Social Protection Floors as an Investment (in Central and Eastern Europe)

dec 8 2015

Abstract: Europe has a challenge how to avoid decreasing of humanity, to keep sustainable decent life in time of asking for economic growth. Europe does not use all international social rights instruments. Social justice is not fully guaranteed for majority of Europeans. Central and Eastern Europe show many times the worst social conditions. Social cohesion is not fully applied. Social protection is a universal right which is now completed with right of guaranteed minimum. ICSW Europe with cooperation with all main stakeholders has to struggle for better life.
Keywords: Cohesion, Decent life, Humanity, Human rights, Inclusion, Social justice. Social protection floors, Solidarity.

Slovak version of the article: Garantovaný slušný život (v strednej a východnej Európe)


Social inclusion according to the leading think-tank “Friends of Europe” is only rhetoric by the European Union and without real delivery is counter-productive in terms of the EU’s own legitimacy. We need to understand what social inclusion means in practice, and how member states can deliver it. Universal access to social services is a basic feature of the European social model, and should enjoy greater prominence in a social investment strategy, with access to quality child-care a prime example. European policy should be considered with overall quality of minimum income protection, with minimum wages, social benefits, minimum income protection with reference to the economic development of each EU country (p. 35, Unequal Europe, 2015).

Fundamental changes in Eastern Europe started twenty five years ago. Radical privatization schemes and a flourishing market economy built on foreign investment were offered not simply as the path to democracy but as the name and the measure of democracy in these nations. Democracy, in these countries, did not signify a set of independent political institutions and civic practices comprising equality, freedom, autonomy and the principle of popular sovereignty but rather indicated only a state and subjects organized by market rationality. (pp. 48-49, Brown, 2005). European Union left this space to non-European agencies of Bretton Woods’s system and neoliberal think-tanks. Social scheme has been changed more to the examples from Latin America, than to European social standard (p.43, Pension Issues, 2005). Pension reform has been implemented by using not EU usual procedures, like in Slovakia, even by abolishing social dialogue (p. 296, Hettes, 2011). Legacy of this motion is sometime, irreversible change we can find in ongoing privatisation, which raise serious doubts about welfare states future in this region. Social work alone as practice based on human rights is jeopardized nowadays as well by this development.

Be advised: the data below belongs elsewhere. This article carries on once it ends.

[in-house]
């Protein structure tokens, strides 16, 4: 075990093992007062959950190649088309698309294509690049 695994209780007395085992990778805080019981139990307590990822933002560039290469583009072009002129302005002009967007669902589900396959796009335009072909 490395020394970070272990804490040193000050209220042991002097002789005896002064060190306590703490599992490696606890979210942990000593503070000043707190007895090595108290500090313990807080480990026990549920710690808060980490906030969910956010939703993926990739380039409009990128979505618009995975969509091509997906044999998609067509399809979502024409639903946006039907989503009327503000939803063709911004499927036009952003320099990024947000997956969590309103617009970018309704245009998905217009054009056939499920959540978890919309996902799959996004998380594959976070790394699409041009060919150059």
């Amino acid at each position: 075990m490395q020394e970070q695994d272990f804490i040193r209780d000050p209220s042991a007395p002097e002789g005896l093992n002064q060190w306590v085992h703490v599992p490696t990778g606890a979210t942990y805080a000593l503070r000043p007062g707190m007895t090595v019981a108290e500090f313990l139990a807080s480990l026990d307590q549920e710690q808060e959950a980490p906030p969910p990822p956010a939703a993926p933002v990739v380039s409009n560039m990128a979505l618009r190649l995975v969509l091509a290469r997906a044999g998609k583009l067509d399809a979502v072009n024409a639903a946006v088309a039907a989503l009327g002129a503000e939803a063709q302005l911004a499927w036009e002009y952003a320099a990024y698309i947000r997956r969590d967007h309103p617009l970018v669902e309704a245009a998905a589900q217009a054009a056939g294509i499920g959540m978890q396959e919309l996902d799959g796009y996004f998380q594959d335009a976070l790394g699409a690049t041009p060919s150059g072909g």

People live almost without intergenerational and regional solidarity, the growth of dependent not active population and increasing share of poor people (also children) threaten the social welfare and guaranteed social rights of the future generations. Social security schemes are jeopardized by cost saving steps that threaten future sustainability of decent life. According to the OECD each one year more in expected length of living advances GDP by 4 % (pp. 138-139, Social Policies, 2013). It is worth to invest in social sphere for sake of economic growth. WHO proclaimed that the average association observed in EU countries for a 1% rise in the unemployment rate is a 0.8% rise in the suicide rate (p. 11., Impact of economic crises on mental health, 2011). That means that there is now socially acceptable level of unemployment. Austerity measures result in the rise of social insecurity. Sustainable cost saving measures without pro-future oriented investment is not way how to guarantee sustainable decent life in Europe.

Europe is influenced by globalization, Europeanization, ageing and weakening of national state role and by free international mobility (people, values, as well diseases and other troubles). Rapidly is changing the role and type of family in society. Father and mother caring jointly after the children is not typical. Other forms of family are prevailing in Slovakia. Unemployment, previously rare is now “standard” situation. Possibility of social aid has changed into right to social protection (since the year 2012). Wealth and health of nations is frequently measured by life expectancy and by income. Generally rich becomes even richer and poor people are poorer. We can speak about parallel living of them like it was during the apartheid in South Africa when the “white folk” accepted status quo of minimal rights for the “blacks and coloured” as natural situation. The more social difference is between people, the less empathy or social cohesion prevails. Important part of society does not have enough adequate feeding, accommodation (homelessness), access to basic services in general interests.